We saw dolphins which I was absolutely ecstatic about (childhood dream come true). Okay, I’m going to stop at that or I’ll write the equivalent of an entire post in this comment! :)

  5. Posted February 12, 2013 at 10:17 am | Permalink

    Beautiful story Lara!
    Is there a girl out there who hasn’t had the proposal anxiety ruin otherwise lovely moments?

    • Amanda M
      Posted February 12, 2013 at 10:19 am | Permalink

      This is the benefit of being together for 15 years before the (shock) proposal – I’d stopped thinking it might ever happen!

    • Zan
      Posted February 12, 2013 at 12:58 pm | Permalink

      I think I was blindsided by the fact that mine was was a Wednesday lunchtime in the middle of an ordinary working week and I was in joggers and a sweatshirt with my foot strapped up from spraining my ankle. Least likely proposal moment ever. But I think that’s why he picked it! :)

      • Amanda M
        Posted February 12, 2013 at 1:01 pm | Permalink

        And you couldn’t have run away….What a strategy!

      • Posted February 12, 2013 at 2:29 pm | Permalink

        He wanted to propose back in Britain, either on our one night stay in London or in the taxi back to the flat in Edinburgh. He said that he didn’t want some cheesy over-romantic backdrop, that all it needed was me and him to be perfect. I think he mainly just wanted to surprise me for once! (He certainly did!)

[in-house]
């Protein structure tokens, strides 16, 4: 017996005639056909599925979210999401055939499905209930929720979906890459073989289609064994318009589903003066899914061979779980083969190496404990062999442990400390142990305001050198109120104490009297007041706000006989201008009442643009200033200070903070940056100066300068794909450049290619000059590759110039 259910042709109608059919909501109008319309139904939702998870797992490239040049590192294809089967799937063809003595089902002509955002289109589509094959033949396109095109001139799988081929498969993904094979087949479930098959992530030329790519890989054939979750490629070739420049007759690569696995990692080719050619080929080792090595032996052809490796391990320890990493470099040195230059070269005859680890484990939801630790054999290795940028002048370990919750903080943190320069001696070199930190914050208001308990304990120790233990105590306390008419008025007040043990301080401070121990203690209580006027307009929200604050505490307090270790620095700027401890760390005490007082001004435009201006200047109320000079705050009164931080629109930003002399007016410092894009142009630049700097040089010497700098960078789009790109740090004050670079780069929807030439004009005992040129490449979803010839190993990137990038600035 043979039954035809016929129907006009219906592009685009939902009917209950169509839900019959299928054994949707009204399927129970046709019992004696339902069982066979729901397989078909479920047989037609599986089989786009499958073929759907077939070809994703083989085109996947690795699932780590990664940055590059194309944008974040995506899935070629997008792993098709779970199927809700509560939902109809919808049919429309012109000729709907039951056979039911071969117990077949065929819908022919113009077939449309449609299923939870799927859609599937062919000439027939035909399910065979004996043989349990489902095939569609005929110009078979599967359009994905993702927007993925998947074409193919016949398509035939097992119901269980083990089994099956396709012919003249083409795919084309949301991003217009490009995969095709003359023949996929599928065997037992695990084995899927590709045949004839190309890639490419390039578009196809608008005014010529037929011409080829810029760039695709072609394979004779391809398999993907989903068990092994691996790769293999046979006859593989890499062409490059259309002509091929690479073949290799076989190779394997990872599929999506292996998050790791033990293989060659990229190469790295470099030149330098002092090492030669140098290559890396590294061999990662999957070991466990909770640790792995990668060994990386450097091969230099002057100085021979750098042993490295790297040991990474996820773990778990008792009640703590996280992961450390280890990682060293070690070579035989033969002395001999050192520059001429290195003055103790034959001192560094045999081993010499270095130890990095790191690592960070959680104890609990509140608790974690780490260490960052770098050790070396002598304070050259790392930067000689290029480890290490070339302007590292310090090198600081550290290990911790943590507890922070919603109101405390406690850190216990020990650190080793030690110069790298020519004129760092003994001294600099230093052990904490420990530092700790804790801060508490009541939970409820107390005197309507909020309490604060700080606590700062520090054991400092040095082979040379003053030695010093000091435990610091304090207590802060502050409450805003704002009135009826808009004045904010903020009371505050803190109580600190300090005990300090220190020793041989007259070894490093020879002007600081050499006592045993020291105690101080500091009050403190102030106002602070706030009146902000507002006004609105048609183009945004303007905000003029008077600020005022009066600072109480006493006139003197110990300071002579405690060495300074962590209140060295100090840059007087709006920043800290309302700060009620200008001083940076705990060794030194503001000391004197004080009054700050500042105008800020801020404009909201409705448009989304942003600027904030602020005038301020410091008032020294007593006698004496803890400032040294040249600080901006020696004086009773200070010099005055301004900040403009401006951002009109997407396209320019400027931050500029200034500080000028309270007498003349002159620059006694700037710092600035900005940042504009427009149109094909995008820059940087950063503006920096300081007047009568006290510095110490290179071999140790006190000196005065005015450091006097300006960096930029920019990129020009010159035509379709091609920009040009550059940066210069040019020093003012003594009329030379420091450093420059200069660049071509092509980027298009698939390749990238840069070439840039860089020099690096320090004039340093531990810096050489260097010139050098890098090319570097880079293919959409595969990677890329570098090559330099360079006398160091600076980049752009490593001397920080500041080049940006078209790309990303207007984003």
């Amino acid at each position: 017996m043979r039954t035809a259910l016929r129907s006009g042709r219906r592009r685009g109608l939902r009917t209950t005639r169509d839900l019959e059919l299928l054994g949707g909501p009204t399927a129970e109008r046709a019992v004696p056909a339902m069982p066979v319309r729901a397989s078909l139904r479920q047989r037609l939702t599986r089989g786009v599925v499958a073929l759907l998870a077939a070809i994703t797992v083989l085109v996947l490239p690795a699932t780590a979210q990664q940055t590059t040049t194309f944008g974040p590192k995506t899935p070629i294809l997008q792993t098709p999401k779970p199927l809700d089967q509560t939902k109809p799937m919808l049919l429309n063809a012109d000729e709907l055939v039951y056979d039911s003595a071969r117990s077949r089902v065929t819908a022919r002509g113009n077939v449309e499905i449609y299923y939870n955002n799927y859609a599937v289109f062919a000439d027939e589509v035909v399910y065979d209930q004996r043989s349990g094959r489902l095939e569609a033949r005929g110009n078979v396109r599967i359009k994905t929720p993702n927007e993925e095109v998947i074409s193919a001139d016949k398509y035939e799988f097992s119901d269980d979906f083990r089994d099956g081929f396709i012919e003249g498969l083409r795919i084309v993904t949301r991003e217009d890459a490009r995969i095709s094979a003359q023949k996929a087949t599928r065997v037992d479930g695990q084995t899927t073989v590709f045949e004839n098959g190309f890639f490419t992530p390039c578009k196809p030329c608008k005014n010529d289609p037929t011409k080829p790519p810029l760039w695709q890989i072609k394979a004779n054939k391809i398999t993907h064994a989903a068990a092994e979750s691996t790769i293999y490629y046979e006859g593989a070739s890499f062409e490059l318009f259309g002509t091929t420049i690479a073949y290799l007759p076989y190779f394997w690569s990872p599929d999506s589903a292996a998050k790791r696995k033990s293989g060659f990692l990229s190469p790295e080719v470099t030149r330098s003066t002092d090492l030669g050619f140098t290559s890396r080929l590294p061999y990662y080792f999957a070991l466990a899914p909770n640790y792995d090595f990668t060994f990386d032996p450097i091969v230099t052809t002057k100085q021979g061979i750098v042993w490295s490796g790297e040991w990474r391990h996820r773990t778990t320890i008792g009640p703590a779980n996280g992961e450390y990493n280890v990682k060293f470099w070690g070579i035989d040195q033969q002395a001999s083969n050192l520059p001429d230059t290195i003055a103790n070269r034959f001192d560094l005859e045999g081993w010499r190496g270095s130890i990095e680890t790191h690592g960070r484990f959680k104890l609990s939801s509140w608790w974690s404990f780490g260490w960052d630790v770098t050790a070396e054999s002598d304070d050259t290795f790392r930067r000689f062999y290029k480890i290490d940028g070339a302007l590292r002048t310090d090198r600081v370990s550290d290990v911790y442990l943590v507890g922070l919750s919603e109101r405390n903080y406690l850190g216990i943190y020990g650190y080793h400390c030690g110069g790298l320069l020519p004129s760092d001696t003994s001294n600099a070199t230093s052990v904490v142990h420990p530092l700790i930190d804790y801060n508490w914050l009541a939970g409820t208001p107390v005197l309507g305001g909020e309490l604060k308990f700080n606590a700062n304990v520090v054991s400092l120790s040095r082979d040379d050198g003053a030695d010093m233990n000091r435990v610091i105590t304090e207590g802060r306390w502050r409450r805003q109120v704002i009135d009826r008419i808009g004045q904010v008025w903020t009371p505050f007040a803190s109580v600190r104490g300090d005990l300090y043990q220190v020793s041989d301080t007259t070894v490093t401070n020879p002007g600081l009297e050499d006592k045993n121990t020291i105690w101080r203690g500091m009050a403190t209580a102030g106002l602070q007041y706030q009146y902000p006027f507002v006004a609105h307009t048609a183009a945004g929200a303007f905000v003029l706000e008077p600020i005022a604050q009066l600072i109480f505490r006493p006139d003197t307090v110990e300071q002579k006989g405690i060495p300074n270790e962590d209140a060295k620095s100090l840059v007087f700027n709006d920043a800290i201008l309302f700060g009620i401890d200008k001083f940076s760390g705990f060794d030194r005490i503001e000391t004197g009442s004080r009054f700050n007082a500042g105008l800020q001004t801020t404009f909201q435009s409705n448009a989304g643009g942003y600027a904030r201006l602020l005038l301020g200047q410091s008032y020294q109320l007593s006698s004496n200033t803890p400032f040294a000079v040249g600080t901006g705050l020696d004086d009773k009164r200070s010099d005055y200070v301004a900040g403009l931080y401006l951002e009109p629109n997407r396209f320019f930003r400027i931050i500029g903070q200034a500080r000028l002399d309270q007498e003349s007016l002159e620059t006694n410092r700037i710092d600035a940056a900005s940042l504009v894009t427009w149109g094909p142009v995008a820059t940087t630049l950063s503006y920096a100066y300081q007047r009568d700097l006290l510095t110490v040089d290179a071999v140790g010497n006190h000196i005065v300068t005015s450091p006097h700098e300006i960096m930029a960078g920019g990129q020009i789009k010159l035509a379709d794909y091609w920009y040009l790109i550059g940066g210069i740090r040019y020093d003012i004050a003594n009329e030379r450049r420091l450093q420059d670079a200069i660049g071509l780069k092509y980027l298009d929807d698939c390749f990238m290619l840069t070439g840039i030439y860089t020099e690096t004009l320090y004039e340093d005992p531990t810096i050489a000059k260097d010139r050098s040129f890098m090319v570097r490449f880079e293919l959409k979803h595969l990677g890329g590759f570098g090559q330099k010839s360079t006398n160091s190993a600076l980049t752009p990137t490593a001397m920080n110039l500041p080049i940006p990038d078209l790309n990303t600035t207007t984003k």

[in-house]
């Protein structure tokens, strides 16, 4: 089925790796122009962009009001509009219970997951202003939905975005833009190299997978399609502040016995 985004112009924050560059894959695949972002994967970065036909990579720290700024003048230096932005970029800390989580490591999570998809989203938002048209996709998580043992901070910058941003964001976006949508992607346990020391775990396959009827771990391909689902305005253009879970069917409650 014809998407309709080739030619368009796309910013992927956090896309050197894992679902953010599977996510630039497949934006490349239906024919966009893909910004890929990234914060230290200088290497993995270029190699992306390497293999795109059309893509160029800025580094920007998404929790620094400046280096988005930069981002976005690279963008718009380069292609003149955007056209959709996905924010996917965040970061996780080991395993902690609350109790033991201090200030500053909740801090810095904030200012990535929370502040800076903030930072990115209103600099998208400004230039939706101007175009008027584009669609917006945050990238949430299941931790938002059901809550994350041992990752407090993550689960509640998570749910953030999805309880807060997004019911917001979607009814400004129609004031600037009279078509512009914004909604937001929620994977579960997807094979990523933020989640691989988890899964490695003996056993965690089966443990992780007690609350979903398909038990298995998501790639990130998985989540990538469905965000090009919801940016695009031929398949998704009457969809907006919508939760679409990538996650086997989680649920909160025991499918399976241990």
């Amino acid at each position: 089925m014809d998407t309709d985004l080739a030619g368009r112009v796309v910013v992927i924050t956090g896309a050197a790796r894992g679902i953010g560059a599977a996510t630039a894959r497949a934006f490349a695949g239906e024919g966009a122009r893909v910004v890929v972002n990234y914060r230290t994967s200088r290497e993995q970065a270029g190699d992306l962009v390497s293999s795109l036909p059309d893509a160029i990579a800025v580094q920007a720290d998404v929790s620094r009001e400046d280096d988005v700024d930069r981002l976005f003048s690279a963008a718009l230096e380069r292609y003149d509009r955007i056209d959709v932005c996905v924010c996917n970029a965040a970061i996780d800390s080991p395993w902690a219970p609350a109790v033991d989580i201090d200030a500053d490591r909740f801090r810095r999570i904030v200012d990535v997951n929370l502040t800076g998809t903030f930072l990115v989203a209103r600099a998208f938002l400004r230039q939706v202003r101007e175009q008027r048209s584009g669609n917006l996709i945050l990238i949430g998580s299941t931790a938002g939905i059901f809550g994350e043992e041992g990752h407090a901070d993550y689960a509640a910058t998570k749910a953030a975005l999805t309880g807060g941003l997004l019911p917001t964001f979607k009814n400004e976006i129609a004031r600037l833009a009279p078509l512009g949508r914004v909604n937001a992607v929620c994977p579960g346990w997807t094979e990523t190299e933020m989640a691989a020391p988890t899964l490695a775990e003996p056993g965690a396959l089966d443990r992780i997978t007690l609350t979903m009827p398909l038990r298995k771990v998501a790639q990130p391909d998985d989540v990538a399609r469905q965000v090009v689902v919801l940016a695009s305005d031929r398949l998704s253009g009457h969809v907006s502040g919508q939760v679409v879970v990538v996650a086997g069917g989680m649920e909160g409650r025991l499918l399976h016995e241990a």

• Posted February 12, 2013 at 1:47 pm | Permalink

      Mine was a bolt out of the blue. But we had the opposite problem in that I was so shocked I didn’t say yes for quite a while and he thought he’d really messed it up (awww).

    • Posted February 12, 2013 at 2:09 pm | Permalink

      Have to say, I was a Grade A Cow before G proposed, it wasn’t even proposal anxiety, I was just being a stroppy bitch. To this day I remain stunned that he still asked me.

      K x

    • Posted February 12, 2013 at 2:25 pm | Permalink

      Love all the answers to this…. :)

  6. Posted February 12, 2013 at 10:48 am | Permalink

    I have said it before and I will say it again, Lara please never stop writing. Ever. This is just so magical and perfect, and you’re so wonderfully honest, and the whole thing made me sigh wistfully, giggle, sniffle with tears and grin with joy. Brilliant.

    K x

    PS: Slightly odd comment but how amazingly BLUE are your eyes?!

    • Posted February 12, 2013 at 2:35 pm | Permalink

      Aaw Katie. Hugs. Thank you. Your words are perfect, as always.